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michael had run away from home in 1978, and he and anne had spoken a half-dozen times in all the years since. there's a lot of discussion about religion, the fall of rome, as well and towards the end she has a short essay titled the gender of sound which discusses the way people feel when they hear a woman speak versus a man. “prowling the meanings of a word, prowling the history of a person, no use expecting a flood of light,” carson writes. "the glass essay" and "the gender of sound" are the only two essays/poems worth reading, imho, and i'm not as crazy about the former as everyone else seems to be.” for a poem sparked by a break-up, with the heart-slinging, fate-slapping wuthering heights as ur-text, the tone of the glass essay is thrillingly, devastatingly, deadpan. there, where “the april light is clear as an alarm,” where “the bare blue trees and bleached wooden sky” carve into her “with knives of light,” carson’s speaker gets down to the work of trying to understand what has happened to her. (to achieve the yellowing effect, carson soaked her typescript of the poem overnight in tea. elsewhere we find illustrative phrases that pretend to explain a word but really speak of carson’s brother: “he lets in night at the eyes and the heart” or “made sadder by the brother’s night than by the brother himself. as always, carson is able to sustain multiple narratives within the same poetic work; the story of narrator-mother, of narrator-law, of thou-thou, of charlotte and emily bronte, of narrator-emily--these talk back and forth as if they are all happening at once. in the haze of my formative reading, this book was lost in the shuffle among all the other carson books. carson blends themes and characters and areas of interest i find fascinating, but if the classics and the brontes aren't really your thing, know you might need to have a bit more patience here with the poetry. when herodotus was recounting a story he didn’t fully believe, carson notes, he wound up “with a remark like this: so much for what is said by the egyptians.”) her autobiographical writing is always offset by some other story; one of her best-known works, “the glass essay,” which appeared in 1995, is narrated by a woman who, devastated by the end of a relationship, goes home to see her mother, and reflects both on her ex-lover and on emily brontë’s poems; her interest in brontë’s severity comes to bear on her understanding of her own heartbreak. next year, random house will publish decreation—the eponymously titled opera—alongside new poems and essays. the 1970s carson studied classics at the university of toronto and then ancient greek with the renowned classical scholar kenneth dover at the university of st. instead of imposing baroque form on the material, carson lets michael haunt the work, writing into its lacunae, through the eeriness of his handwriting, of the airmail stamps he used.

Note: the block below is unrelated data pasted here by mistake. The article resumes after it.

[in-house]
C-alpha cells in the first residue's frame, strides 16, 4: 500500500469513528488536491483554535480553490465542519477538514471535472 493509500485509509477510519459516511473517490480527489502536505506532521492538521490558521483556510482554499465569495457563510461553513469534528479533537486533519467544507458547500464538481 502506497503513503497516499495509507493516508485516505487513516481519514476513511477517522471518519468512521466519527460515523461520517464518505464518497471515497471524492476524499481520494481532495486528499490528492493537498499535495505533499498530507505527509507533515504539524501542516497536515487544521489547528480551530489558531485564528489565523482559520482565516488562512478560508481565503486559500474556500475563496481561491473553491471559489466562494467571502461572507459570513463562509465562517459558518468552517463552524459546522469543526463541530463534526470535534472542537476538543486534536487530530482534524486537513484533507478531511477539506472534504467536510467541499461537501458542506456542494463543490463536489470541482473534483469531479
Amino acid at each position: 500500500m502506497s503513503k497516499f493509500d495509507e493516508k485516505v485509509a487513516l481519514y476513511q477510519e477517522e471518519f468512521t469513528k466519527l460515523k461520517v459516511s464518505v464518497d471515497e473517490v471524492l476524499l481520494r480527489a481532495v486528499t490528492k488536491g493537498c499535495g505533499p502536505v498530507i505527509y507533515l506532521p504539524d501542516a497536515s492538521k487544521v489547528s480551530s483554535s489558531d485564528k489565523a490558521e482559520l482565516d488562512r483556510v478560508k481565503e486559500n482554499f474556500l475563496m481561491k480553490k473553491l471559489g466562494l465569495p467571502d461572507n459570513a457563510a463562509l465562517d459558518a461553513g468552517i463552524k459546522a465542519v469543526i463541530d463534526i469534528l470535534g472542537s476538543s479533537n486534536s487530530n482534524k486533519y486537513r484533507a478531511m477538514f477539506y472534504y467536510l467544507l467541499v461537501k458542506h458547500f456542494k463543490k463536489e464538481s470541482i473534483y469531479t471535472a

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Verglas: Narrative Technique in Anne Carson's “The Glass Essay”

there is also, though, a “real” essay in the book, which i did not much care for at all. i'm not qualified to answer the question, but anne carson may be the great poet of my personal, reading lifetime so far, at least. the right-hand pages meditate on the difficulty of elegizing a brother who had disappeared from carson’s life long before his death. “you can never know enough, never work enough, never use the infinitives and participles oddly enough, never impede the movement harshly enough, never leave the mind quickly enough,” she wrote in “plainwater” (1995), a peculiar assortment of essays, “short talks,” and long poems with faux-scholarly introductions, the kind that might be written by someone steeped in gertrude stein and french theory. carson is a canadian poet, essayist, translator and professor of classics. today, carson lives in ann arbor, where she teaches classics and comparative literature at the university of michigan.) that says, following an arrow drawn from anne carson's name, "she is a very bookish poet. ik weet niet of ik dat ooit zal kunnen, of iemand anders dan carson dat ooit zal kunnen., irony and god,Be the first to ask a question about glass, irony and god."the glass essay" is the five-star moment of this collection. you look back on “the glass essay,” for example, do you consider it a personal poem? canadian venues were considerably less welcoming, and it was not until carson was forty-two that a small canadian pub- lisher, brick books, published her first book of poems, short talks. as always, carson is able to sustain multiple narratives within the same poetic work; the story of narrator-mother, of narrator-law, of thou-thou, of charlotte and emily bronte, of narrator-emily--these talk back and forth as if they are all happening at once. ‘the glass essay’flesh in after-glow math, reading without the lights. of note is her ability to move--fluidly or jarringly--between lyric and narrative moments in this essay.” in her subsequent books, most notably in “plainwater,” “glass, irony & god” (1995), “autobiography of red” (1998), and “the beauty of the husband” (2001), carson developed her interest in sex, identity, and ecstatic transformation, in the form of lyric narratives that often seemed highly personal.